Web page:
Asta 2

'Rescue Me' and 'Stargate' - two shows that have nothing in common!

Just realized it's been awhile since I posted anything. You can tell how exciting my life has been. ;) There was some work drama and some mother drama, but it's all been rectified. I think.

I split my Flist into two reading groups - people and communities. Why didn't I do that sooner? It makes managing my LJ reading so much easier and I don't feel as if I'm missing anything now.

I haven't written a word of fan fic in...checks calendar...a loooong time. I have ideas, but can't seem to commit anything to the computer. Someone light a fire under me, OK?

I've still been watching old skool SG1 on SciFi, assuming I'm home by 6, and I caught a Season 3 episode, 'Learning Curve', that I somehow missed the first time around. I was actually impressed by this episode. It tackled a pretty huge issue. Do we have the right to dictate change to a society that operates, even thrives, in a manner that we find objectionable? The Urrones use their children as incubators for knowledge and, unlike any culture found here on earth, pass along what they have learned to the adults who go on to build a better society. The downside, and something that we cannot help but find abhorrent, is that the children not only lose their childhood, but their intelligence and personality in the transition. These children are helping their people, they are revered, they are even well taken care of after they have done their duty, but is it right? I have to admit that as much as it pained me to see the kids left barely able to function, I didn't believe the team or anyone had a right to tell these people how to run their society.

Such a powerful topic to tackle, but as usual, the show failed to really capitalize on the foundation it laid (though it didn't screw up as badly as I feared). The first thing that struck me as off is that it seemed to cross no one's mind that Jack's powerful desire to 'save' Merrin may have had something to do with the death of his own son and inability to save him. Charlie was robbed of a childhood and a life because of a horrific accident. Jack is now watching Merrin have her life systematically taken from her. In later seasons, Charlie has basically been forgotten so I really hoped to see in this episode an acknowledgment from the team on how hard it must be for Jack to go on every day past the facade he puts up. But, no.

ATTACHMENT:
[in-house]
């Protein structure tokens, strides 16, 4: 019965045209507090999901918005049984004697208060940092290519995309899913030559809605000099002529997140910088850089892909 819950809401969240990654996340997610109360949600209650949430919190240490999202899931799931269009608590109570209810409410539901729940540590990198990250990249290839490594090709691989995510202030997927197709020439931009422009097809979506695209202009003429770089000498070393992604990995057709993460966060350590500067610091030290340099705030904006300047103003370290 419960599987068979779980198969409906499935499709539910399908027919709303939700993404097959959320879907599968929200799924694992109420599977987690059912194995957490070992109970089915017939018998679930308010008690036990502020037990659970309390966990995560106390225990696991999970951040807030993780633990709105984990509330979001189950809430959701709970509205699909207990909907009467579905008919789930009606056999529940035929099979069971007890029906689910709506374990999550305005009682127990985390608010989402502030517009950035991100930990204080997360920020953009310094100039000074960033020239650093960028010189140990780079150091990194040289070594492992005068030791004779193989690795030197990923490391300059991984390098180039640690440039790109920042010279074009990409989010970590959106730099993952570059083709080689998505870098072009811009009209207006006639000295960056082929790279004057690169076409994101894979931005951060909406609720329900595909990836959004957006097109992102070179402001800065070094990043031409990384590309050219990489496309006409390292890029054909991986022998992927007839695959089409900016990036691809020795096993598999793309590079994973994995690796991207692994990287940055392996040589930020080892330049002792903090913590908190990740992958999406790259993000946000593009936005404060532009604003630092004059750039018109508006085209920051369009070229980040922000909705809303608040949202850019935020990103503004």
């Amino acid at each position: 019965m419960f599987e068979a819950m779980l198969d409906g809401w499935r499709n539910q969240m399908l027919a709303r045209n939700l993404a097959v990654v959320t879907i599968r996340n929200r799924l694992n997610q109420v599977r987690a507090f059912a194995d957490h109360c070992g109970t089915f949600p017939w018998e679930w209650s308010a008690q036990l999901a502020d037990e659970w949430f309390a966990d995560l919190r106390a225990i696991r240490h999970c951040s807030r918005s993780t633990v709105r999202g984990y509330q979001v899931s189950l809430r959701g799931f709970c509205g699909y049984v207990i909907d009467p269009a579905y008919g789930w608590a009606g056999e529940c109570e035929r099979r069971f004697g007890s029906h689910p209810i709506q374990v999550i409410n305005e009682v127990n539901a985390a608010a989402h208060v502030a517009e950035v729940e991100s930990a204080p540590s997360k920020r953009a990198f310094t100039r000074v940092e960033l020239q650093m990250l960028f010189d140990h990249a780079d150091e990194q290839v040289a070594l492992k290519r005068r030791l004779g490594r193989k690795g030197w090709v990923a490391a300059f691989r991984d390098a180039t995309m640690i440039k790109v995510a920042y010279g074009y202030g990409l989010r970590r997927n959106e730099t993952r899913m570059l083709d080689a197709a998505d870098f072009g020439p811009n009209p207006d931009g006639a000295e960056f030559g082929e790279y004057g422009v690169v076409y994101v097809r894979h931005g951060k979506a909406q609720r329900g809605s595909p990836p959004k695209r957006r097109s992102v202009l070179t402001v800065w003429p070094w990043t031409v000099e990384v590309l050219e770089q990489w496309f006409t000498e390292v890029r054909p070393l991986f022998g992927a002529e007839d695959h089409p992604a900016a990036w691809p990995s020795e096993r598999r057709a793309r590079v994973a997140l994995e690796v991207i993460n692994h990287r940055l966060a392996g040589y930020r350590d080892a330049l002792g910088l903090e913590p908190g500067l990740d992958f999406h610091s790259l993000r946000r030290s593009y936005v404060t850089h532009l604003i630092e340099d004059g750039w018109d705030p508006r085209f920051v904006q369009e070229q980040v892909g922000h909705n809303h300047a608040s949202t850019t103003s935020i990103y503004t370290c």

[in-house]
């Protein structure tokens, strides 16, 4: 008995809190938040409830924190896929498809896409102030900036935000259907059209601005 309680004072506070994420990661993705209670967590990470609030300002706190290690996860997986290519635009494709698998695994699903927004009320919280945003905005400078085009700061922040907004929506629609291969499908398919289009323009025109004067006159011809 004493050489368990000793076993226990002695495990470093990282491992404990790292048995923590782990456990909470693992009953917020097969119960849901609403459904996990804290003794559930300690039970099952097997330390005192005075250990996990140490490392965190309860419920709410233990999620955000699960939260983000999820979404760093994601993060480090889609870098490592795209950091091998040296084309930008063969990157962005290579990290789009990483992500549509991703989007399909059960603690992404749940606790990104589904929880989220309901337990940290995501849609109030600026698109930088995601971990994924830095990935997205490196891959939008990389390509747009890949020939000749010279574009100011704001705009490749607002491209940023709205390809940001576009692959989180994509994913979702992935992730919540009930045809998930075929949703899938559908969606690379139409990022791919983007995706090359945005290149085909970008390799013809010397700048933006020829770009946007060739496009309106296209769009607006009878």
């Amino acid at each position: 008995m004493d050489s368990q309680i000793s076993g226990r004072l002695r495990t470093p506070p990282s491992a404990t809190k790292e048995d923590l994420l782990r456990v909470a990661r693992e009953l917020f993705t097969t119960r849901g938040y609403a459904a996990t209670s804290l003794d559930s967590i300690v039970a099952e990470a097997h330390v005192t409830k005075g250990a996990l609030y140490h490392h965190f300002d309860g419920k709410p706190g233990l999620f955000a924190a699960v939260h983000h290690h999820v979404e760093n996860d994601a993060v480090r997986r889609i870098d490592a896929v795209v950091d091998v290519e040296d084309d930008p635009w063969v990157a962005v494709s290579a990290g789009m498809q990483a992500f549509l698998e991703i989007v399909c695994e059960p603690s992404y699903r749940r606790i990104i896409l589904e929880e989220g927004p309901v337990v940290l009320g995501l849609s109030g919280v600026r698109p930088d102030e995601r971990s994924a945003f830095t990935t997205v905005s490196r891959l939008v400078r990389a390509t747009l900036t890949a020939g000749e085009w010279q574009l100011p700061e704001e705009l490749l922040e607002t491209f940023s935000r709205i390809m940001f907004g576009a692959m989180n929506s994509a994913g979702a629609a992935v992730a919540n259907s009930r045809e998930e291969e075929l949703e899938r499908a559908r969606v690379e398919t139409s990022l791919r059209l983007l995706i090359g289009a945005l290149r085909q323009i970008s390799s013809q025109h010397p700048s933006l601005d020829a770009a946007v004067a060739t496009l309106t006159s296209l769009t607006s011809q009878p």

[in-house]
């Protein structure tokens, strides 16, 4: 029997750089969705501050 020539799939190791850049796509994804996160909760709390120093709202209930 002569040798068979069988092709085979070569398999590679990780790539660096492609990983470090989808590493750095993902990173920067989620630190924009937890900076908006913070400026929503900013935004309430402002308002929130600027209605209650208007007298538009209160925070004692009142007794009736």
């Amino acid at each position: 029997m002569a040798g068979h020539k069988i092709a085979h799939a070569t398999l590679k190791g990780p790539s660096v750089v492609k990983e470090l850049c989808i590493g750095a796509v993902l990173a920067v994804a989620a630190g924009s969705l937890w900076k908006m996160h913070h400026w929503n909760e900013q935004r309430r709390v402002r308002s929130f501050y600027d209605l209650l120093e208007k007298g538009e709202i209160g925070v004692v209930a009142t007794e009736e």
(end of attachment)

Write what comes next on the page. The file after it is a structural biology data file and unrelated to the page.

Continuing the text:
The other missed opportunity, again involving Jack, is not having him realize that by teaching Merrin how to be creative, to have fun, and to just be a kid that that knowledge, along with everything else she learned, would be passed on. Too often It seems that the writers choose to forget how smart SG1 is in order to have a pat or sappy ending. Though, I have to admit, I got a little teary during that last scene between Merrin and Jack.



OK, can we kill Janet? Pleeeeeaaaassssse. God I hate that woman. And if the baby hates her already he's one smart kid. I'm with Tommy, if he's the moral center of the family, they've got trouble. Janet should realize that just because they did stupid stuff at Colleen's age and are still paying for it it doesn't mean you just let her screw up her life. Tommy is an alcoholic. Their son was killed by a drunk driver. Gee, think Tommy has a right to be concerned that their seventeen year old is out drinking and drugging and doing who knows what else? Seriously, why does ANYONE want to be with Janet?